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The specialist international beekeeping organisation

Bee hives

The long relationship between humans and bees started with honey hunting. Over time people found it was possible to improve on their chances of collecting honey by attracting swarms of bees into specially made containers. This first step towards managing bees clearly established personal ownership of the colony.  Early hives were simple in design and constructed of local materials, grasses woven into baskets, hollow logs, bark or clay containers. These styles of bee hives are still used widely and productively today.

The bees do not mind where they live as long as it is safe and dry.  The bee hive is entirely for the convenience of the beekeeper. This means that beekeepers make choices about bee hives depending on their own circumstances. There are essentially three choices of bee hive for beekeepers in developing countries.

  • Fixed comb hives - very similar to a wild bees nest, the combs are fixed to the wall of the hive e.g. bark hives used in Zambia
  • Top-bar hives - the hive body is a simple box with a series of separate bars set side-by-side on the top, the bees build one comb on one top-bar e.g. Kenya top-bar hive
  • Frame hives - bees are encouraged to build their comb within a provided frame which can then be inserted into a centrifugal honey extractor for ease of extraction. The combs remain intact and are returned to the hives after extraction. e.g. Langstroth hive

There are advantages and disadvantages to each system.

90% of the honey produced in Africa is produced using fixed comb hives.  These successful and simple hives are often handed down through generations along with the special knowledge needed to manage them successfully.  This is a proven technology that has stood the test of time and should not be abandoned unless the alternatives are clearly understood.  It is perfectly possible to produce high quality, export standard honey from these hives and many people do. Because the whole honeycomb is cut out when the honey is harvested, spreading disease by returning extracted comb to a different hive is not an issue and the wax yield is an important additional crop for the beekeeper.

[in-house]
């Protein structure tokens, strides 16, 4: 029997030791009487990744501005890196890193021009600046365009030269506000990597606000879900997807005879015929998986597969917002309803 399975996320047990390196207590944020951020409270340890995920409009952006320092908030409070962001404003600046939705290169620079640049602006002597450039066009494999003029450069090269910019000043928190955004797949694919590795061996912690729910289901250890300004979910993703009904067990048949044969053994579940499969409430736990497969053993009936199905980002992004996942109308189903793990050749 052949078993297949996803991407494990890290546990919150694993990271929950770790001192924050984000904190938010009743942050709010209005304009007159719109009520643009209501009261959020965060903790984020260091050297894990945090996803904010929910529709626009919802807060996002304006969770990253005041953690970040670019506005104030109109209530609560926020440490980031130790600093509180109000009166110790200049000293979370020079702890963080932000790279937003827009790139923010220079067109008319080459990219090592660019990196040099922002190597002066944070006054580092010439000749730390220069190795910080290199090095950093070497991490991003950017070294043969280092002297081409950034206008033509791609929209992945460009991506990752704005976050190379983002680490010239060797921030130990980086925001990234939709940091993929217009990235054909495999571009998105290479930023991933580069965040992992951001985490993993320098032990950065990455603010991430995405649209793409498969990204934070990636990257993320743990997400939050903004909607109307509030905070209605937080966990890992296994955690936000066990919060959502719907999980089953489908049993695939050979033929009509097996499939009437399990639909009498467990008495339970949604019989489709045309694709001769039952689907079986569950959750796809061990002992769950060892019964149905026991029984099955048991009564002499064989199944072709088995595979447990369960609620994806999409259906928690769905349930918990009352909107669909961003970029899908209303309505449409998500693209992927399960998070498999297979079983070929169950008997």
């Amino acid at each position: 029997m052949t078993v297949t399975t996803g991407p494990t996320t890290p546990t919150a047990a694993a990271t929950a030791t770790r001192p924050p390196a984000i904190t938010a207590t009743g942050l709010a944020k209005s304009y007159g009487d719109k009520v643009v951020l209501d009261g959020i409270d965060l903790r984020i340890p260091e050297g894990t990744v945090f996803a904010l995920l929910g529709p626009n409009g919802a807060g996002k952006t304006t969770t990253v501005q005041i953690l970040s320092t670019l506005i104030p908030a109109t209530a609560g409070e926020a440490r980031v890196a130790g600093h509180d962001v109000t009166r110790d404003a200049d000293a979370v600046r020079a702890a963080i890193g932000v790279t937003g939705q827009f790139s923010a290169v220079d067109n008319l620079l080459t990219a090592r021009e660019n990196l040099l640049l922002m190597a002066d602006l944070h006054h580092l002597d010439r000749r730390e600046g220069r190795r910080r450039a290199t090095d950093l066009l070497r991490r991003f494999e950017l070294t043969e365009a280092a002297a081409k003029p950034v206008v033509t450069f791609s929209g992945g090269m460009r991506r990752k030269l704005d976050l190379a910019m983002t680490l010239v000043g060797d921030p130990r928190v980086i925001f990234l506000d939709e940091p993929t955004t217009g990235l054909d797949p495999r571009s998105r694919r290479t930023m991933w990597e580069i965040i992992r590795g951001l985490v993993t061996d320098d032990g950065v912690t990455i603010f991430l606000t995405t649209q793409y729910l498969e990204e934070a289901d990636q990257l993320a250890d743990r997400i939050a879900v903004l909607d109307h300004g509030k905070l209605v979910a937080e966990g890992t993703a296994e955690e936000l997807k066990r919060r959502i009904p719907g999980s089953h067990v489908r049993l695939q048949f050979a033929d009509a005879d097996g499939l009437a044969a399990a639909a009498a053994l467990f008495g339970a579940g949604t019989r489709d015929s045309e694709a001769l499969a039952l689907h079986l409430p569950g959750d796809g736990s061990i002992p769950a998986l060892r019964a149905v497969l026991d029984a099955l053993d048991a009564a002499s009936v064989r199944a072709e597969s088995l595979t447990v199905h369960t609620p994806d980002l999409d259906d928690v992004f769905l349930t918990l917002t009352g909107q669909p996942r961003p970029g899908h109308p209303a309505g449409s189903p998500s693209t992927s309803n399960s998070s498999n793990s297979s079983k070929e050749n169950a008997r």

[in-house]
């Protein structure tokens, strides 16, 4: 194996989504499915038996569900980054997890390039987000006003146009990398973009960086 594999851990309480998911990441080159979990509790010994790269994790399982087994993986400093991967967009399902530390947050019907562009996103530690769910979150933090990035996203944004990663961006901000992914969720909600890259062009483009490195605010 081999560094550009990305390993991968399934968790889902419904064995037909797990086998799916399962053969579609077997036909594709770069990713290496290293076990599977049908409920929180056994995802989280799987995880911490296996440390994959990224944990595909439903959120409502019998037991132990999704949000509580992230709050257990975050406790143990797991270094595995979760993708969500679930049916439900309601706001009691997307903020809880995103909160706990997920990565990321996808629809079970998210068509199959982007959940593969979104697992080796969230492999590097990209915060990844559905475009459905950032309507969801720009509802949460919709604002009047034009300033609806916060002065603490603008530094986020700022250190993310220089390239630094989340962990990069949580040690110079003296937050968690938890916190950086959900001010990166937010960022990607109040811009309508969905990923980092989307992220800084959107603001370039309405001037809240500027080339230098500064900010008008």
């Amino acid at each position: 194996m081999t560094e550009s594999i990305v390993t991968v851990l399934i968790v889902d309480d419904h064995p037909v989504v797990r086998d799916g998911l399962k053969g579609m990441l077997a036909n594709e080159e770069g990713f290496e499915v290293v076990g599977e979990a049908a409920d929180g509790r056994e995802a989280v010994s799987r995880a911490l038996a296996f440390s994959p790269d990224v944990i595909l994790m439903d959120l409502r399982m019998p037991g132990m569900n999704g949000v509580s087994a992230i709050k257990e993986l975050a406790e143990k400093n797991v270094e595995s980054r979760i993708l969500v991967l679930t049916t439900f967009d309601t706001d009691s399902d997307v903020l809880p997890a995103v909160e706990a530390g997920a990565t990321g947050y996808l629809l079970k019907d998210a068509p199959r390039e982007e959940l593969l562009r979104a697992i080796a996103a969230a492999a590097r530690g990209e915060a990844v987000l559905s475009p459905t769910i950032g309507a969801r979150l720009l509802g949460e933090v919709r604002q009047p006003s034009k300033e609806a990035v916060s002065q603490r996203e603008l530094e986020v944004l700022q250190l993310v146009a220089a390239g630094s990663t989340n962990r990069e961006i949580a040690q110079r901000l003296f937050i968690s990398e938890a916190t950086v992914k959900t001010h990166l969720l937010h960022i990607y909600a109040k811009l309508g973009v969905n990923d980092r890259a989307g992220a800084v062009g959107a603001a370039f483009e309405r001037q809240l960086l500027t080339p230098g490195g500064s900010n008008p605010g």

The use of moveable comb and frame hives opens up new opportunities for beekeeping management as beekeepers can improve colonisation rates by dividing hives.  Top-bar hives simplify harvesting compared to a fixed comb hive - because the combs are more accessible and more easily removed - and also compared to a frame hive, because there is no need for the complicated extracting equipment used in frame hive beekeeping.

Key points:

  • A beehive is for the convenience of the beekeeper, not the bees
  • Understanding the ideas underlying hive design will enable a person to choose the most suitable hive for their circumstances.
  • Any management technique that can be done with a frame hive can also be done with a top-bar hive.

One very robust argument for choosing simple hive styles is that beekeepers should be able to make their own from local materials that are easily and cheaply available. The simpler a hive is to make, the more people will be able to take part in beekeeping even if they have very little money. They can invest a small amount and then as skill and income grows, further investment can be made to acquire more and better hives.

Not all honey bees can be kept in beehives. The largest honey bees, Apis dorsata and Apis laboriosa and the tiny Apis florea build only a single comb and do not lend themselves to hive beekeeping.  However, in certain parts of South East Asia people have developed an intermediate bee management style for Apis dorsata, known as rafter beekeeping where bees are encouraged to build their combs on a specially prepared wooden branch.


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